"All the work's been paying off. It's kind of cool," said Thames, who averaged 41 homers over the previous three seasons in South Korea. "I know it's the first in the big leagues, but four years in a row with at least 30 home runs, it's a great feeling."
Phillips flexes: Trailing 5-1 after the Brewers' four-run third inning, the Pirates had an opportunity to answer in the fourth after Jordan Luplow's double put a pair of runners in scoring position with one out. Phillips helped Anderson shut down the rally with the defensive play of the game. David Freese tried to tag up and score on Elias Diaz's flyout to center field, but Phillips fired a 104-mph laser home to end the inning. It was the hardest throw recorded by Statcast™ all season.
"Yeah, that might be broken, I don't know," Phillips deadpanned. "I think it was harder." More >
"The consistent velocity. That's a step in the right direction. The ability to throw the changeup, and it had some late movement. He threw some good curveballs. The overall result isn't what anybody was looking for. However, there's some things we need to hang on to and continue to hunt some good for."-- Pirates manager Clint Hurdle, on Glasnow's outing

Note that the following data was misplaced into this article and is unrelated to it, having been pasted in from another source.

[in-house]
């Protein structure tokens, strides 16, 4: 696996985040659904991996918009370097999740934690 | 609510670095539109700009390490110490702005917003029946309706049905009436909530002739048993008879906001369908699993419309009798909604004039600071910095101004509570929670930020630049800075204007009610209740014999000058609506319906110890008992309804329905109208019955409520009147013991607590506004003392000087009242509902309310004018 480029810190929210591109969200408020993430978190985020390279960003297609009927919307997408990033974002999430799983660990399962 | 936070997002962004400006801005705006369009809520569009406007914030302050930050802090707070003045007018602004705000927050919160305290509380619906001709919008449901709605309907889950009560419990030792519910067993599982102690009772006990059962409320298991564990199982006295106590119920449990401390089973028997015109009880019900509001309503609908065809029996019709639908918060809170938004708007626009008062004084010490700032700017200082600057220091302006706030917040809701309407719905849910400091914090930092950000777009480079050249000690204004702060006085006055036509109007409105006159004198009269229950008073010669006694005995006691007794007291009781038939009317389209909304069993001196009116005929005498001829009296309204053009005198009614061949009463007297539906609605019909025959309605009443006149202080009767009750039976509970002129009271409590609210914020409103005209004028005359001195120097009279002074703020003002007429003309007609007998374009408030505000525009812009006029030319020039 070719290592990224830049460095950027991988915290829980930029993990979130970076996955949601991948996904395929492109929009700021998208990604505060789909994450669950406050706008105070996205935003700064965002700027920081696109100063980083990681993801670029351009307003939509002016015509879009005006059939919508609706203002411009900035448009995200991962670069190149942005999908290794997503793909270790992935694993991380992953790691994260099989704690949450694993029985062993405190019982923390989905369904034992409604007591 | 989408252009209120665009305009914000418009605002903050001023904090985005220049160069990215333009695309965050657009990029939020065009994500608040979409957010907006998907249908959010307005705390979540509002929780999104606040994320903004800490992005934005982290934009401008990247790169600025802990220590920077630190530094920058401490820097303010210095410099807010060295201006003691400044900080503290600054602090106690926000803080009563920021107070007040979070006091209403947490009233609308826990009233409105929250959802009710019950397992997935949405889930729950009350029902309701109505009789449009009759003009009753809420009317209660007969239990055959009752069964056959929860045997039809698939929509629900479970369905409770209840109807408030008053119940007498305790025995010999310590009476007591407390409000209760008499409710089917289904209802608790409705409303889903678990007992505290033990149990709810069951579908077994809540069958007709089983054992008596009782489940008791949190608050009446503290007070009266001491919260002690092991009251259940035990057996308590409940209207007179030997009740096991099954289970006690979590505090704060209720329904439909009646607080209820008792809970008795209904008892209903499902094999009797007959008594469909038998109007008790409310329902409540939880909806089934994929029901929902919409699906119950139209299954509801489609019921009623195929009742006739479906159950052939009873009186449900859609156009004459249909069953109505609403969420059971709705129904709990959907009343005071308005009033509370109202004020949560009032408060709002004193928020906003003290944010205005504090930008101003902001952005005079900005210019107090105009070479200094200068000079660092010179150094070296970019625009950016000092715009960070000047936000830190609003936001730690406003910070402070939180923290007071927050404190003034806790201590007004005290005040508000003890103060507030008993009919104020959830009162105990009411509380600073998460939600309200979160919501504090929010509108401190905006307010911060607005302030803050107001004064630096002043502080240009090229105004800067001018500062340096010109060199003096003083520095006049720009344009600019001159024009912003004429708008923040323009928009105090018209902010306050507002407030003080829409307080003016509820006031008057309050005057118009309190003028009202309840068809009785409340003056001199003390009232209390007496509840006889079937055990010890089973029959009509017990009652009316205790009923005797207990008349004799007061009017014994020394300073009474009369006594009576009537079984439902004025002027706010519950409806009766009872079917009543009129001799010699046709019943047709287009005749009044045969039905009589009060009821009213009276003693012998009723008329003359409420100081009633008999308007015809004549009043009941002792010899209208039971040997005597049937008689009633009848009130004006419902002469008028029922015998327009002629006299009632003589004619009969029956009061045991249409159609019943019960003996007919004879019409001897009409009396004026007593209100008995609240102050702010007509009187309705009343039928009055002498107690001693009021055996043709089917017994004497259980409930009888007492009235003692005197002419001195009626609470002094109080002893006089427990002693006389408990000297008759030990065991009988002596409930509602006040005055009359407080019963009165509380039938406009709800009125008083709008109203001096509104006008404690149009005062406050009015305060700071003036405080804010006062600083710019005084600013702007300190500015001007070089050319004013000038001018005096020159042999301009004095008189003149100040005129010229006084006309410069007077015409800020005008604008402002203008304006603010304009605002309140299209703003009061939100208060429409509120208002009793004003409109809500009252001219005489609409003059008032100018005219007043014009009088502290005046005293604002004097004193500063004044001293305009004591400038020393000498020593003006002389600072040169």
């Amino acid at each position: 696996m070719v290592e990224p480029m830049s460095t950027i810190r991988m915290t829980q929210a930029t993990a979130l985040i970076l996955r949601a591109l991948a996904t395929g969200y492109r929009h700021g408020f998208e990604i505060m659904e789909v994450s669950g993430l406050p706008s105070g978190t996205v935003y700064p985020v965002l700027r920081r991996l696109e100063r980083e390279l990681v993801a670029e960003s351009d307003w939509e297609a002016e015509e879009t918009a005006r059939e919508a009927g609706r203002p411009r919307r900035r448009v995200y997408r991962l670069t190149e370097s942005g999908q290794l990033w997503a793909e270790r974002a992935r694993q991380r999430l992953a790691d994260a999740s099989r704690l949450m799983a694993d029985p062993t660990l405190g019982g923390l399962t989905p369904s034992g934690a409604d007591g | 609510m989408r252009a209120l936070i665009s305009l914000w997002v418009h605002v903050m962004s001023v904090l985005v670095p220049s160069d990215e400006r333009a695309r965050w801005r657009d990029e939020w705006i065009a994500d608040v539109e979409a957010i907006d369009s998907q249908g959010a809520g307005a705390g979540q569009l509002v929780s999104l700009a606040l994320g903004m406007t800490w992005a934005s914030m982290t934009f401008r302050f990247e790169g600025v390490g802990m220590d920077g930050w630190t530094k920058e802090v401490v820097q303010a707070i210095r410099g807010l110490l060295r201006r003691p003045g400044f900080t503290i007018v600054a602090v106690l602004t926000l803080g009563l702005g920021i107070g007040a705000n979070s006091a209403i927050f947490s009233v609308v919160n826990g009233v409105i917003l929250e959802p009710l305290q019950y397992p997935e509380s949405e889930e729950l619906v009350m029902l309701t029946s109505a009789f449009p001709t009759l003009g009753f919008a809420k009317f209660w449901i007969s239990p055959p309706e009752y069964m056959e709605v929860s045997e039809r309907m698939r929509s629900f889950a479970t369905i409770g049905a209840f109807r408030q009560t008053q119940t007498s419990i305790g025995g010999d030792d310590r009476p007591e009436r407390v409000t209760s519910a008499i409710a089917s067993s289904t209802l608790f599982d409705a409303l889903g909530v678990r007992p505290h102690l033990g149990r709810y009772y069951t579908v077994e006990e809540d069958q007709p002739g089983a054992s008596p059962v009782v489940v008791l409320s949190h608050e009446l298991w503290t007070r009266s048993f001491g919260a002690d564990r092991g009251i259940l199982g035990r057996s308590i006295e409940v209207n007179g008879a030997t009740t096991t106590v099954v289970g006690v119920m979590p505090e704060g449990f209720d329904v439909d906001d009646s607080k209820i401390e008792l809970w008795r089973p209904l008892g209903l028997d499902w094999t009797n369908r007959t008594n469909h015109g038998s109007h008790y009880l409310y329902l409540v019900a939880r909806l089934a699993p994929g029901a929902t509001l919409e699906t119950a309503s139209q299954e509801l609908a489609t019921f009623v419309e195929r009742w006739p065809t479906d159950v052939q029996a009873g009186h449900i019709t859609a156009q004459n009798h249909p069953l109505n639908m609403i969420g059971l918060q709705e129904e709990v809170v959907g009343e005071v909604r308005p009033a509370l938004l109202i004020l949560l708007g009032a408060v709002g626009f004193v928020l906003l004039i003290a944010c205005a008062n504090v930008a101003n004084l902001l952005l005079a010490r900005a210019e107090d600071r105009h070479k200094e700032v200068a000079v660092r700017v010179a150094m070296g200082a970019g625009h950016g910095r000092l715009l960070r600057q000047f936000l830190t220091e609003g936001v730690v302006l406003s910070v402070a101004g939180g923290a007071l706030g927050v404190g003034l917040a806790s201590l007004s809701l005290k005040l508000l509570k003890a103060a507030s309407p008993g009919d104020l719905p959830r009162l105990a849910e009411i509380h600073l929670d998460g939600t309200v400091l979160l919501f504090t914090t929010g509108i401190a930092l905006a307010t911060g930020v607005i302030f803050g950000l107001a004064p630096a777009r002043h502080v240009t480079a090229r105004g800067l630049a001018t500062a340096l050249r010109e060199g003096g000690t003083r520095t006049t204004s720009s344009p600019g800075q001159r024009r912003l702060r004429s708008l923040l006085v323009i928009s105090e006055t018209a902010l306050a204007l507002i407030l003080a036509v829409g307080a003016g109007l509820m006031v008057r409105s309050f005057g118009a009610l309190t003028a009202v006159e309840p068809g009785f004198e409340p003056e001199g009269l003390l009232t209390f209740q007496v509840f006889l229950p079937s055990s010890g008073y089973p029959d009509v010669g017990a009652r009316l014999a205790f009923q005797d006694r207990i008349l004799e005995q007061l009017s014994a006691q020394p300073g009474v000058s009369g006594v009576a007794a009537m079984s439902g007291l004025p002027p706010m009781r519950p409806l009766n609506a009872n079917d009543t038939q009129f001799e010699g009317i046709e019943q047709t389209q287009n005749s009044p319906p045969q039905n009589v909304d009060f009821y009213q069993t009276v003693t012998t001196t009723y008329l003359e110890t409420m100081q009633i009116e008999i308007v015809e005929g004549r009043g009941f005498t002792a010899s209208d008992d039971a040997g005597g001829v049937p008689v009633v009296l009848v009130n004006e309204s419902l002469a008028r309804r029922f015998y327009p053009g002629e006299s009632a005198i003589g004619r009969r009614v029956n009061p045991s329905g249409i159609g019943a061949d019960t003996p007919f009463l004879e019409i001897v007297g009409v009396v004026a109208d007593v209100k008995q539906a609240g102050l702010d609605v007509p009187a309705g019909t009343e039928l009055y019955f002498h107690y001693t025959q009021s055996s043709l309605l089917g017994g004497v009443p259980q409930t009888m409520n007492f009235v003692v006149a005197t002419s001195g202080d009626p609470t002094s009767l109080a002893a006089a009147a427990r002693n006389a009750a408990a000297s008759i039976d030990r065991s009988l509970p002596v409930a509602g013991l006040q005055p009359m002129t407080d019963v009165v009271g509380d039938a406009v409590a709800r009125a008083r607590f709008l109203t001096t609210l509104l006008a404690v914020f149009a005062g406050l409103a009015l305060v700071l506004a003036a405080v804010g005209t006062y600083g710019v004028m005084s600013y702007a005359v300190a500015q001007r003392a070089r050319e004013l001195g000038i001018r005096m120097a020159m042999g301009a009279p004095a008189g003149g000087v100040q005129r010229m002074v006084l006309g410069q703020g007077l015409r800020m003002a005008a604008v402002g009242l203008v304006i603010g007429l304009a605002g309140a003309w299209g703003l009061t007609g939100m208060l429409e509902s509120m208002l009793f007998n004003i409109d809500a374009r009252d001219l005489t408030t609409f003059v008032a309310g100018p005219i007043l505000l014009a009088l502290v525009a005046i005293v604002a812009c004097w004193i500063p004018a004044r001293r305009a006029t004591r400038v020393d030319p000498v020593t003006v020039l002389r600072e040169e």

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McCutchen's homer was his 25th of the season and the 200th of his career. With that solo shot to left-center field, McCutchen became just the fourth player to hit 200 home runs in a Pirates uniform. The others are all Hall of Famers: Willie Stargell, Ralph Kiner and Roberto Clemente.
Hurdle was ejected three batters into Glasnow's start for arguing balls and strikes with home-plate umpire Bill Welke. Hurdle apparently disagreed with Welke's call on Glasnow's full-count pitch to Neil Walker, and he disagreed even more strongly with Welke's explanation that it was below the strike zone. The 96.9-mph fastball appeared to be within the strike zone, but Welke called it a ball, and Hurdle was ejected quickly after yelling something from the dugout. It was Hurdle's fifth ejection of the season.
"When he told me it was down, I kind of tilted. Down never entered my mind," Hurdle said. "I thought it was strike three to start with. Obviously what I shared with him never entered his mind. … That didn't impact the game greatly. It impacted that at-bat, though."
WHAT'S NEXT Pirates: After an off-day on Thursday, the Pirates will begin a three-game series against the Reds on Friday night at Great American Ball Park. Right-hander Chad Kuhl, who owns a 2.99 ERA since July 1, will start the opener for the Bucs against veteran Homer Bailey. First pitch is scheduled for 7:10 p.m. ET.
Brewers: For the first time, the Brewers will be the visiting team at Miller Park when the Marlins come to Milwaukee on Friday for the start of a three-game series. It was scheduled to be played in Miami but was relocated on Wednesday to allow more time for Florida to recover from Hurricane Irma. Miami's Adam Conley will throw the first pitch at 7:10 p.m. CT. The Brewers' starter is to be determined.